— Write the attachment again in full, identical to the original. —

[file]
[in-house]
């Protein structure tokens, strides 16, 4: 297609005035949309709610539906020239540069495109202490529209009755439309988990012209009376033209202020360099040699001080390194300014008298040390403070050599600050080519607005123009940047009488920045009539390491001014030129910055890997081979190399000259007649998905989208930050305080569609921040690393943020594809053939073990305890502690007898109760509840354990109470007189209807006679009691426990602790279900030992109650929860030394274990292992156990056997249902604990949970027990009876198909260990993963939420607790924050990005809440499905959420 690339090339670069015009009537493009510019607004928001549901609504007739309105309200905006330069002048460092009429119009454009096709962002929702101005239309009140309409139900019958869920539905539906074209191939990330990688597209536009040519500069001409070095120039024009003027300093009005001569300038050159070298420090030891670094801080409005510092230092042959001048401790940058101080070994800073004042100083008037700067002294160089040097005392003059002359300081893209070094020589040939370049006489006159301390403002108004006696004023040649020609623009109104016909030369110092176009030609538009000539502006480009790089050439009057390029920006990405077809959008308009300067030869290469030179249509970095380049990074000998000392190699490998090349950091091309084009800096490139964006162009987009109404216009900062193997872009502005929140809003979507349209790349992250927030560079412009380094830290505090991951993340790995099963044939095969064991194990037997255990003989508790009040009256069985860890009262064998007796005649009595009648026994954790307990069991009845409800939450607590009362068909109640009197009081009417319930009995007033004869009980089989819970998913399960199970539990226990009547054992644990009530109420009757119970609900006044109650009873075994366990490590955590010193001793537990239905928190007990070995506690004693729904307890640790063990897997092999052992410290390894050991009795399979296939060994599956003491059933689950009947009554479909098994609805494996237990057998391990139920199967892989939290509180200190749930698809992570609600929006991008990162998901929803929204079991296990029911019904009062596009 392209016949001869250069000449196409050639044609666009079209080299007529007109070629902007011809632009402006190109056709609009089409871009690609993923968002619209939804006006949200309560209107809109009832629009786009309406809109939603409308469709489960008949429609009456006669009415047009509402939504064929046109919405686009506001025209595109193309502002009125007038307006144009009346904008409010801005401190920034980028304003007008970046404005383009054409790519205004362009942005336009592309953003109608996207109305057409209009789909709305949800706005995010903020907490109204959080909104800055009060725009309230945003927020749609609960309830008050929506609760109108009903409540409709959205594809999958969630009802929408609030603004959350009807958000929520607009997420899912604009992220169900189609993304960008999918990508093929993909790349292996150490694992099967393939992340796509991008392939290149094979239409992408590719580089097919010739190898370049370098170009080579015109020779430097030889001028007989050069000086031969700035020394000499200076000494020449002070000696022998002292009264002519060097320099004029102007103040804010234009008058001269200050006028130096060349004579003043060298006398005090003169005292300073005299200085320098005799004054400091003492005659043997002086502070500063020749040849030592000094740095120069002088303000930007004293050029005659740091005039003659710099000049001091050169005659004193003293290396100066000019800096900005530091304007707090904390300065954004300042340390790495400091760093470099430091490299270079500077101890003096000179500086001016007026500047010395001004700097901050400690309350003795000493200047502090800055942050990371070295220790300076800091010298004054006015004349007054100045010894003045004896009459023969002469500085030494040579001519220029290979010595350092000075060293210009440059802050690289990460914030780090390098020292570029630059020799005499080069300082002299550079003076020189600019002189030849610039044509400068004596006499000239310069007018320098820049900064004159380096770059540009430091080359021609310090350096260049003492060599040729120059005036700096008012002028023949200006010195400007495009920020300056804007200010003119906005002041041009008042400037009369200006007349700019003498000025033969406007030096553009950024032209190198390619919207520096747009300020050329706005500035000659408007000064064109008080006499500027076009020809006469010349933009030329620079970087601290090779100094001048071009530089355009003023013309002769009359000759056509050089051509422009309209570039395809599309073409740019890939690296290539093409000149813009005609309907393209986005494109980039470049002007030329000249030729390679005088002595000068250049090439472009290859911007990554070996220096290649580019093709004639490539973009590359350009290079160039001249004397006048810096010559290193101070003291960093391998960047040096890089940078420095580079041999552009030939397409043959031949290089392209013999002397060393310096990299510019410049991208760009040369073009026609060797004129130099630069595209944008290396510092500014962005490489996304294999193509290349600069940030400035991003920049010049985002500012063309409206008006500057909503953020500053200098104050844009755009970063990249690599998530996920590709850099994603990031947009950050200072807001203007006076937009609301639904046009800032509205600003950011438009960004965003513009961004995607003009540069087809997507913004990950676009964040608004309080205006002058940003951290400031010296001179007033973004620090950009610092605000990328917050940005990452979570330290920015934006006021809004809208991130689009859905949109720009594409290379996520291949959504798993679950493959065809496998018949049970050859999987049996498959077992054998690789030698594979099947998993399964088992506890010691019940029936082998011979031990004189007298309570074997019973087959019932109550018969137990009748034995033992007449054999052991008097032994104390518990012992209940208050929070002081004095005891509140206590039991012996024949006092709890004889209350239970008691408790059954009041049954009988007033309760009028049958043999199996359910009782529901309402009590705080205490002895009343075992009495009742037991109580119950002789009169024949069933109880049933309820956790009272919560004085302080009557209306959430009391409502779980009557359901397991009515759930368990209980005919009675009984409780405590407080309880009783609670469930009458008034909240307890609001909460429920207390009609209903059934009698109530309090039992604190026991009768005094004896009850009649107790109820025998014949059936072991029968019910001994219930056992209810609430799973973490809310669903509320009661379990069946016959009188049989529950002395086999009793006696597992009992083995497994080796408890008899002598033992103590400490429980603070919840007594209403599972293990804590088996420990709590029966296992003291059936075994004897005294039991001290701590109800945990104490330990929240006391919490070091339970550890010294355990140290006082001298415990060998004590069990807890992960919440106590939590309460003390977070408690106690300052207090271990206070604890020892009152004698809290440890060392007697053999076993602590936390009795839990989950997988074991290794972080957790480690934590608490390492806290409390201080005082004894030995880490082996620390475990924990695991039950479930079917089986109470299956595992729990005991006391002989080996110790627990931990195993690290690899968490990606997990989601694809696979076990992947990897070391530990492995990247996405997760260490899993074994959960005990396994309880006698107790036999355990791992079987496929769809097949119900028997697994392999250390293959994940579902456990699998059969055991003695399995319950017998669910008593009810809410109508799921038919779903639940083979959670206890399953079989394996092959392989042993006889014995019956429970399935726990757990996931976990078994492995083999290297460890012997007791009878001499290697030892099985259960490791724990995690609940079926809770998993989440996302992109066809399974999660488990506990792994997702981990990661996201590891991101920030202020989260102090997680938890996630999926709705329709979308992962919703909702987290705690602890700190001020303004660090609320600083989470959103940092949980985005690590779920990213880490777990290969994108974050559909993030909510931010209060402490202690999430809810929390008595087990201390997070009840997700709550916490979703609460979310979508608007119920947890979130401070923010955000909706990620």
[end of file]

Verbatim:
[in-house]
């Protein structure tokens, strides 16, 4: 297609005035949309709610539906020239540069495109202490529209009755439309988990012209009376033209202020360099040699001080390194300014008298040390403070050599600050080519607005123009940047009488920045009539390491001014030129910055890997081979190399000259007649998905989208930050305080569609921040690393943020594809053939073990305890502690007898109760509840354990109470007189209807006679009691426990602790279900030992109650929860030394274990292992156990056997249902604990949970027990009876198909260990993963939420607790924050990005809440499905959420 690339090339670069015009009537493009510019607004928001549901609504007739309105309200905006330069002048460092009429119009454009096709962002929702101005239309009140309409139900019958869920539905539906074209191939990330990688597209536009040519500069001409070095120039024009003027300093009005001569300038050159070298420090030891670094801080409005510092230092042959001048401790940058101080070994800073004042100083008037700067002294160089040097005392003059002359300081893209070094020589040939370049006489006159301390403002108004006696004023040649020609623009109104016909030369110092176009030609538009000539502006480009790089050439009057390029920006990405077809959008308009300067030869290469030179249509970095380049990074000998000392190699490998090349950091091309084009800096490139964006162009987009109404216009900062193997872009502005929140809003979507349209790349992250927030560079412009380094830290505090991951993340790995099963044939095969064991194990037997255990003989508790009040009256069985860890009262064998007796005649009595009648026994954790307990069991009845409800939450607590009362068909109640009197009081009417319930009995007033004869009980089989819970998913399960199970539990226990009547054992644990009530109420009757119970609900006044109650009873075994366990490590955590010193001793537990239905928190007990070995506690004693729904307890640790063990897997092999052992410290390894050991009795399979296939060994599956003491059933689950009947009554479909098994609805494996237990057998391990139920199967892989939290509180200190749930698809992570609600929006991008990162998901929803929204079991296990029911019904009062596009 392209016949001869250069000449196409050639044609666009079209080299007529007109070629902007011809632009402006190109056709609009089409871009690609993923968002619209939804006006949200309560209107809109009832629009786009309406809109939603409308469709489960008949429609009456006669009415047009509402939504064929046109919405686009506001025209595109193309502002009125007038307006144009009346904008409010801005401190920034980028304003007008970046404005383009054409790519205004362009942005336009592309953003109608996207109305057409209009789909709305949800706005995010903020907490109204959080909104800055009060725009309230945003927020749609609960309830008050929506609760109108009903409540409709959205594809999958969630009802929408609030603004959350009807958000929520607009997420899912604009992220169900189609993304960008999918990508093929993909790349292996150490694992099967393939992340796509991008392939290149094979239409992408590719580089097919010739190898370049370098170009080579015109020779430097030889001028007989050069000086031969700035020394000499200076000494020449002070000696022998002292009264002519060097320099004029102007103040804010234009008058001269200050006028130096060349004579003043060298006398005090003169005292300073005299200085320098005799004054400091003492005659043997002086502070500063020749040849030592000094740095120069002088303000930007004293050029005659740091005039003659710099000049001091050169005659004193003293290396100066000019800096900005530091304007707090904390300065954004300042340390790495400091760093470099430091490299270079500077101890003096000179500086001016007026500047010395001004700097901050400690309350003795000493200047502090800055942050990371070295220790300076800091010298004054006015004349007054100045010894003045004896009459023969002469500085030494040579001519220029290979010595350092000075060293210009440059802050690289990460914030780090390098020292570029630059020799005499080069300082002299550079003076020189600019002189030849610039044509400068004596006499000239310069007018320098820049900064004159380096770059540009430091080359021609310090350096260049003492060599040729120059005036700096008012002028023949200006010195400007495009920020300056804007200010003119906005002041041009008042400037009369200006007349700019003498000025033969406007030096553009950024032209190198390619919207520096747009300020050329706005500035000659408007000064064109008080006499500027076009020809006469010349933009030329620079970087601290090779100094001048071009530089355009003023013309002769009359000759056509050089051509422009309209570039395809599309073409740019890939690296290539093409000149813009005609309907393209986005494109980039470049002007030329000249030729390679005088002595000068250049090439472009290859911007990554070996220096290649580019093709004639490539973009590359350009290079160039001249004397006048810096010559290193101070003291960093391998960047040096890089940078420095580079041999552009030939397409043959031949290089392209013999002397060393310096990299510019410049991208760009040369073009026609060797004129130099630069595209944008290396510092500014962005490489996304294999193509290349600069940030400035991003920049010049985002500012063309409206008006500057909503953020500053200098104050844009755009970063990249690599998530996920590709850099994603990031947009950050200072807001203007006076937009609301639904046009800032509205600003950011438009960004965003513009961004995607003009540069087809997507913004990950676009964040608004309080205006002058940003951290400031010296001179007033973004620090950009610092605000990328917050940005990452979570330290920015934006006021809004809208991130689009859905949109720009594409290379996520291949959504798993679950493959065809496998018949049970050859999987049996498959077992054998690789030698594979099947998993399964088992506890010691019940029936082998011979031990004189007298309570074997019973087959019932109550018969137990009748034995033992007449054999052991008097032994104390518990012992209940208050929070002081004095005891509140206590039991012996024949006092709890004889209350239970008691408790059954009041049954009988007033309760009028049958043999199996359910009782529901309402009590705080205490002895009343075992009495009742037991109580119950002789009169024949069933109880049933309820956790009272919560004085302080009557209306959430009391409502779980009557359901397991009515759930368990209980005919009675009984409780405590407080309880009783609670469930009458008034909240307890609001909460429920207390009609209903059934009698109530309090039992604190026991009768005094004896009850009649107790109820025998014949059936072991029968019910001994219930056992209810609430799973973490809310669903509320009661379990069946016959009188049989529950002395086999009793006696597992009992083995497994080796408890008899002598033992103590400490429980603070919840007594209403599972293990804590088996420990709590029966296992003291059936075994004897005294039991001290701590109800945990104490330990929240006391919490070091339970550890010294355990140290006082001298415990060998004590069990807890992960919440106590939590309460003390977070408690106690300052207090271990206070604890020892009152004698809290440890060392007697053999076993602590936390009795839990989950997988074991290794972080957790480690934590608490390492806290409390201080005082004894030995880490082996620390475990924990695991039950479930079917089986109470299956595992729990005991006391002989080996110790627990931990195993690290690899968490990606997990989601694809696979076990992947990897070391530990492995990247996405997760260490899993074994959960005990396994309880006698107790036999355990791992079987496929769809097949119900028997697994392999250390293959994940579902456990699998059969055991003695399995319950017998669910008593009810809410109508799921038919779903639940083979959670206890399953079989394996092959392989042993006889014995019956429970399935726990757990996931976990078994492995083999290297460890012997007791009878001499290697030892099985259960490791724990995690609940079926809770998993989440996302992109066809399974999660488990506990792994997702981990990661996201590891991101920030202020989260102090997680938890996630999926709705329709979308992962919703909702987290705690602890700190001020303004660090609320600083989470959103940092949980985005690590779920990213880490777990290969994108974050559909993030909510931010209060402490202690999430809810929390008595087990201390997070009840997700709550916490979703609460979310979508608007119920947890979130401070923010955000909706990620």